Friday, May 29, 2009

American's Complaint Against Imhof Joining Delta - Now Viewable Here

Here is the actual complaint American had lodged against Charles Imhof, former MD-Passenger Sales at AA.

While not nearly as soap-opera worthy as the Starwood/Hilton complaint but we really have to wonder about the basic judgement skills of a senior executive with AA. Sending highly confidential files clearly marked as such to a personal email address days before resigning to take a similar role at a chief competitor? Downloading sensitive documents onto a stick? Negotiating an employment agreement from his email address? ReAAlly?

Read the complaint and make your own decision.

Round I: Starwood vs. Hilton, Round II: AA vs. DL

Crains NY is reporting that American Airlines has filed a lawsuit against Chuck Imhof who recently left the top sales position at AA in New York for a similar role heading up Delta's sales efforts. The suit alleges that Mr. Imhof, prior to his resignation, emailed confidential strategy and pricing documents to a personal email account from his work account.

Sounds quite similar to the current saga unfolding between Starwood and Hilton where several senior executives departed Starwood for Hilton and, according to Starwood's complaint, decided to take more than a few confidential documents along to jump-start their future careers.

AA is sueing to prevent Imhof from working for Delta and is also suing him personally to claw back deferred compensation, performance bonuses and stock options as well as legal fees.

We are waiting for a copy of the actual complaint - we'll have more to share after we review.

Wednesday, May 27, 2009

Expedia Does Away With Air Booking Fees for Good and Drops Others as Well

As we predicted, Expedia today made the removal of air booking fees permanent, matching Priceline and sister site Hotwire's no-fee consumer proposition for the long-term. No word yet from Travelocity and Orbitz but we expect they will fall in line as well. Of note, Expedia has removed all air booking fees - Orbitz is still charging them on multi-airline and international tickets with originations outside of the US/Canada/Mexico/Caribbean.

In so doing, Expedia has removed one of the major obstacles to their continued growth in the domestic US markets - a $7 price differential vs. booking direct.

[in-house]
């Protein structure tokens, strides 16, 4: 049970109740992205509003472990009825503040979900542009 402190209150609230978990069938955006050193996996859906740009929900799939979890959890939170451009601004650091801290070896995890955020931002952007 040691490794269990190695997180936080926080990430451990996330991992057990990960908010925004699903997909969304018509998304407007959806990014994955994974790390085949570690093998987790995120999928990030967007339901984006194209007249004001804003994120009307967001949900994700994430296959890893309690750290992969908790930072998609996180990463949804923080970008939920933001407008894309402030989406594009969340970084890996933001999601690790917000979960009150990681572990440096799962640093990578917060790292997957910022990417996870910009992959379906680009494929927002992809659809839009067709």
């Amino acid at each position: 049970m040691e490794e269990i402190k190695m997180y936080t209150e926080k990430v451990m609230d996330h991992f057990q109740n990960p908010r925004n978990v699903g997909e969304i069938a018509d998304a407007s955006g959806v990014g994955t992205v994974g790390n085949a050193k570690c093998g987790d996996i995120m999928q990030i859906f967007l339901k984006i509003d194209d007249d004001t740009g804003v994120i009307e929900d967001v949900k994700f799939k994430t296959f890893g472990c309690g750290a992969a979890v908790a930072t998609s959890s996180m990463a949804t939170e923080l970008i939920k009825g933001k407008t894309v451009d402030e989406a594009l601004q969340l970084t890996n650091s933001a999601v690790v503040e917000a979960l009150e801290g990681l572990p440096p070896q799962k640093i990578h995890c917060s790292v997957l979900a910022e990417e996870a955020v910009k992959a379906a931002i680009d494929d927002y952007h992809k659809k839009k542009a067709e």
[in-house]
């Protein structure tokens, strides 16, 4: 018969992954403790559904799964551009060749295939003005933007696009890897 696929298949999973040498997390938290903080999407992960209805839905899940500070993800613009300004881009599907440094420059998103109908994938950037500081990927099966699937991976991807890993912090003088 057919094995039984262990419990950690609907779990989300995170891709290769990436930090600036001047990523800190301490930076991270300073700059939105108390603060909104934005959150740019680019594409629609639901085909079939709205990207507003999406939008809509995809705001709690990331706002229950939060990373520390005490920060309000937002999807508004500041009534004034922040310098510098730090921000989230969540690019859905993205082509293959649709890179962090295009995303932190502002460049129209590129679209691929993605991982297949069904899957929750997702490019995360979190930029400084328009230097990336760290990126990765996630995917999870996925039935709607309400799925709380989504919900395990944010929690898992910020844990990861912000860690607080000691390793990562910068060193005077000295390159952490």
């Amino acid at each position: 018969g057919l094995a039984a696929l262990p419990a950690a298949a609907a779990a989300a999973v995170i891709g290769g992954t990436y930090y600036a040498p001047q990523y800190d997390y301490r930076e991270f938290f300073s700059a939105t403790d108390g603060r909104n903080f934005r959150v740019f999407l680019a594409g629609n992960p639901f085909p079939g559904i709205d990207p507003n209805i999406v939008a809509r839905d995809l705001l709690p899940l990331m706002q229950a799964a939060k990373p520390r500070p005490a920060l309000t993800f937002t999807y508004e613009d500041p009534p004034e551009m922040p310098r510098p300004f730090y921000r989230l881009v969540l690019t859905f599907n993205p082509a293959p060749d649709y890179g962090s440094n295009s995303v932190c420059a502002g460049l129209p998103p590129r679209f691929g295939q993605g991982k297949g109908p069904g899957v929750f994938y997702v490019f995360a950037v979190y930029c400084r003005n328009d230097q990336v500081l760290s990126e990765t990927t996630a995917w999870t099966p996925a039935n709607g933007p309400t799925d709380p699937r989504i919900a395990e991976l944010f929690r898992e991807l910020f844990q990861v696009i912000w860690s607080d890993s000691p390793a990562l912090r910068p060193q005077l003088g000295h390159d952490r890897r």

In addition, Expedia has also removed the annoying "ankle-biter" fees that they used to charge for changes, cancellations etc of air tickets, hotel rooms, cruises and rental cars. Sister site had already removed these fees on hotel room changes and cancels some time ago and Priceline began the trend. These fees were charged by Expedia and were over and above the fees that airlines or hotels charged for making changes or cancels. Rest assured, those fees still exist regardless of booking channel. Funny that as airline continue to race to add fees for everything from redeeming frequent flyer miles to checking bags that Expedia is heading in the opposite direction.

A critical missing element in the press release was any mention of the go-forward plan on hotel booking fees - something Expedia has never messaged to consumers - only to Wall Street. Orbitz is still running with a July 15th cut-off date for their reduced fee promotion on hotels but given Orbitz's site changes to highlight the "all-in" price, we doubt highly that they will back off come mid-July keeping the heat on Expedia and Travelocity. Priceline, of course, hasn't had any of these fees (air or hotel) for some time.....

JetAmerica: Proof that There is Plenty of Folly Left in the Airline Industry

We are all for new airlines and adding competition. But the latest offering from a start-up called JetAmerica really defies all logic. Brought to you by the original founder of SkyBus (remember the airline that flew from Columbus, Ohio to a bunch of tiny, random cities that no one really wanted to fly to?) JetAmerica seems to have a similar business model.

First of all, do we really trust an airline that can't get the city code for Minneapolis/St. Paul right on their home page? This isn't a hard one like MSY (New Orleans) or my personal favorite, SUX (Sioux City, Iowa) - this is MSP! MPS, for the record, is a small city in South Carolina but maybe Jet America is thinking of service there as well.

And how about those $9 fares? Guess what, turns out there is no way to actually buy a $9 fare. Consumers are used to government fees and taxes being added on to advertised fares but JetAmerica has taken it to a new level by adding a booking fee - obviously they are not quite in touch with the recent booking fee changes over at Expedia et al.

Adding insult to injury is that JetAmerica hides the fee. On the booking page they offer this disclaimer which fails to mention the $5, non-optional fee that JetAmerica charges consumers for booking on their website:

If that were not enough, look at how they sneakily add in the booking fee under the guise of a tax that is collected by the government when a user clicks for more info:
They have even invented a new tax code for it: CNV. (All the rest of the tax codes are the industry standards that appear on every ticket.) How can this be "not a gimmick?"